“Together with our partners, he will continue to make clear the expectations that we have of the Taliban and of any future Afghanistan government,” State Department spokesman Ned Price told a briefing this week.
The meeting will be West’s first trip to the region since taking over from Zalmay Khalilzad, the long-serving diplomat who spearheaded the talks that led to the US withdrawal from Afghanistan.
West, who was in Brussels this week to brief NATO on US engagements with the Taliban, told reporters that the group has “very clearly” voiced their desire to see aid resumed, as well as to normalise international relations and see sanctions relief.
He called for unity from allies on those issues, noting that Washington “can deliver none of these things on our own”.
Meanwhile, the Chinese Foreign Ministry spokesman, Wang Wenbin, said at a routine briefing this week that “China supports all international efforts that are beneficial towards promoting peace and stability in Afghanistan, and firm up consensus on all sides”.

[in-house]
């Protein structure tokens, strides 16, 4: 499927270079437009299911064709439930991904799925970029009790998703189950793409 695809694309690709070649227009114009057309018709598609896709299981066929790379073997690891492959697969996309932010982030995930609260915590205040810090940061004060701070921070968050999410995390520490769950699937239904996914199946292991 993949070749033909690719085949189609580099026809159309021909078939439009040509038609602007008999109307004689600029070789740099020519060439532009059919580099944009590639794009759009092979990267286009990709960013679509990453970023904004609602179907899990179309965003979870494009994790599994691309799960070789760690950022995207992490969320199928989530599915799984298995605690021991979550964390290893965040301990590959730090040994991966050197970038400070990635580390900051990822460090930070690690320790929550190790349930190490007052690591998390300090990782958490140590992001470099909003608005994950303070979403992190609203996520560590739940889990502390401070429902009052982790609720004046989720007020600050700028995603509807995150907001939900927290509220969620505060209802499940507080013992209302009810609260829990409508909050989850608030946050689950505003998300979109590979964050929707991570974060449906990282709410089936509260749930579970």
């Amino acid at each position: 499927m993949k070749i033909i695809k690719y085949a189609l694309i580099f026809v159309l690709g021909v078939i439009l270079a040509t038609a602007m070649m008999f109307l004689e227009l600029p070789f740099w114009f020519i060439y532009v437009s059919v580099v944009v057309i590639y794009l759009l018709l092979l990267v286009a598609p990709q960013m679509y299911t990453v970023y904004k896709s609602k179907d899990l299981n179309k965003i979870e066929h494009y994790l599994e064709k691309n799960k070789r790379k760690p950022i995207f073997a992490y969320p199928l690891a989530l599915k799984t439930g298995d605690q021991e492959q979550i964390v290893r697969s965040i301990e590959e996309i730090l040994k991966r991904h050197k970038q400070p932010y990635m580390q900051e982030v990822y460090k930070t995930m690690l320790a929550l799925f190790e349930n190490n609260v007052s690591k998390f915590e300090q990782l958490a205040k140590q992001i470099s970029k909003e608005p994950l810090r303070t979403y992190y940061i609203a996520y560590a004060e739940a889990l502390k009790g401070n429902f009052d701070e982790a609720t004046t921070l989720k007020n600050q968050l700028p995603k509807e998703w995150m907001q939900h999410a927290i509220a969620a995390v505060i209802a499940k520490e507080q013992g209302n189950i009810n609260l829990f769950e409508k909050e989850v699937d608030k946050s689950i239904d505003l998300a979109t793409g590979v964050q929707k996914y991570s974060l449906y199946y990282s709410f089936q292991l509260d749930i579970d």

The last troika meeting was held in Doha on August 11, which was attended by Khalilzad. Another meeting was convened by Russia in Moscow on October 19, but the US did not participate.
Reporting from Islamabad, Al Jazeera’s Kamal Hyder said with the third troika meeting taking place to discuss Afghanistan, it was clear that the “world is in engaging with the Taliban”.
“It will be important to see what comes out of the meeting because regional powers are concerned about the inclusivity factors, women rights, and a huge humanitarian crisis that is likely to unfold in Afghanistan,” Hyder said.